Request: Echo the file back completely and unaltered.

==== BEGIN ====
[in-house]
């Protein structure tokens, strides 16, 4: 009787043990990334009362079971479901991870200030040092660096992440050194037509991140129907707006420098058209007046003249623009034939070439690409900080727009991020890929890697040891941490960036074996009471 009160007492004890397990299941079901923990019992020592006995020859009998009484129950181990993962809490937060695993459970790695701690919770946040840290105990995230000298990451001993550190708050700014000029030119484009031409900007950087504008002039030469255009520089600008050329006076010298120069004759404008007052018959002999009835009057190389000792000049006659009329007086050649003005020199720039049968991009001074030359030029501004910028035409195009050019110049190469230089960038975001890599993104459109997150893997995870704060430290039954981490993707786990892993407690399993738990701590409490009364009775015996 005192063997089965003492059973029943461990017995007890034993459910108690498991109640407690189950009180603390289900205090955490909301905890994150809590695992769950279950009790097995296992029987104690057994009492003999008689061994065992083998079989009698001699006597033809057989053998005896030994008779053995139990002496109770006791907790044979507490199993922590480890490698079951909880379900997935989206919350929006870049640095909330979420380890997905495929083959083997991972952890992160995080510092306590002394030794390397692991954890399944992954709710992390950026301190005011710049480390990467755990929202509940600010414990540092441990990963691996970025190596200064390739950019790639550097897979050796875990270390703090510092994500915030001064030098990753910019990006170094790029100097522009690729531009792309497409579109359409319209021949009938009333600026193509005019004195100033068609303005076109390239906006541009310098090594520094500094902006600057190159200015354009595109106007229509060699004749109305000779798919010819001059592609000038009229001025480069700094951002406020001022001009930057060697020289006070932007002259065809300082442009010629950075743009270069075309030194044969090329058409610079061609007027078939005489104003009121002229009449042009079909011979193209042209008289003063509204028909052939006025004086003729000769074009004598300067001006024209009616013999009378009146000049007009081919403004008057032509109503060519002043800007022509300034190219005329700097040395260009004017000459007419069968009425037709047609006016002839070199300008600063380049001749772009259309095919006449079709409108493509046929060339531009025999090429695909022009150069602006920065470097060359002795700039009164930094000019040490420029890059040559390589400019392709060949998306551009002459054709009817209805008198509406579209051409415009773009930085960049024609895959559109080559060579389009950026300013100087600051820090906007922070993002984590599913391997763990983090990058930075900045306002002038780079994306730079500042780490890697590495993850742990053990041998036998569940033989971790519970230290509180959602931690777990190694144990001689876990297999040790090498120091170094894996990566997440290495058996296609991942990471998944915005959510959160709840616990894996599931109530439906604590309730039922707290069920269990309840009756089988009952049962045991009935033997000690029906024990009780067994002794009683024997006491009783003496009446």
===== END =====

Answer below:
[in-house]
């Protein structure tokens, strides 16, 4: 009787043990990334009362079971479901991870200030040092660096992440050194037509991140129907707006420098058209007046003249623009034939070439690409900080727009991020890929890697040891941490960036074996009471 009160007492004890397990299941079901923990019992020592006995020859009998009484129950181990993962809490937060695993459970790695701690919770946040840290105990995230000298990451001993550190708050700014000029030119484009031409900007950087504008002039030469255009520089600008050329006076010298120069004759404008007052018959002999009835009057190389000792000049006659009329007086050649003005020199720039049968991009001074030359030029501004910028035409195009050019110049190469230089960038975001890599993104459109997150893997995870704060430290039954981490993707786990892993407690399993738990701590409490009364009775015996 005192063997089965003492059973029943461990017995007890034993459910108690498991109640407690189950009180603390289900205090955490909301905890994150809590695992769950279950009790097995296992029987104690057994009492003999008689061994065992083998079989009698001699006597033809057989053998005896030994008779053995139990002496109770006791907790044979507490199993922590480890490698079951909880379900997935989206919350929006870049640095909330979420380890997905495929083959083997991972952890992160995080510092306590002394030794390397692991954890399944992954709710992390950026301190005011710049480390990467755990929202509940600010414990540092441990990963691996970025190596200064390739950019790639550097897979050796875990270390703090510092994500915030001064030098990753910019990006170094790029100097522009690729531009792309497409579109359409319209021949009938009333600026193509005019004195100033068609303005076109390239906006541009310098090594520094500094902006600057190159200015354009595109106007229509060699004749109305000779798919010819001059592609000038009229001025480069700094951002406020001022001009930057060697020289006070932007002259065809300082442009010629950075743009270069075309030194044969090329058409610079061609007027078939005489104003009121002229009449042009079909011979193209042209008289003063509204028909052939006025004086003729000769074009004598300067001006024209009616013999009378009146000049007009081919403004008057032509109503060519002043800007022509300034190219005329700097040395260009004017000459007419069968009425037709047609006016002839070199300008600063380049001749772009259309095919006449079709409108493509046929060339531009025999090429695909022009150069602006920065470097060359002795700039009164930094000019040490420029890059040559390589400019392709060949998306551009002459054709009817209805008198509406579209051409415009773009930085960049024609895959559109080559060579389009950026300013100087600051820090906007922070993002984590599913391997763990983090990058930075900045306002002038780079994306730079500042780490890697590495993850742990053990041998036998569940033989971790519970230290509180959602931690777990190694144990001689876990297999040790090498120091170094894996990566997440290495058996296609991942990471998944915005959510959160709840616990894996599931109530439906604590309730039922707290069920269990309840009756089988009952049962045991009935033997000690029906024990009780067994002794009683024997006491009783003496009446």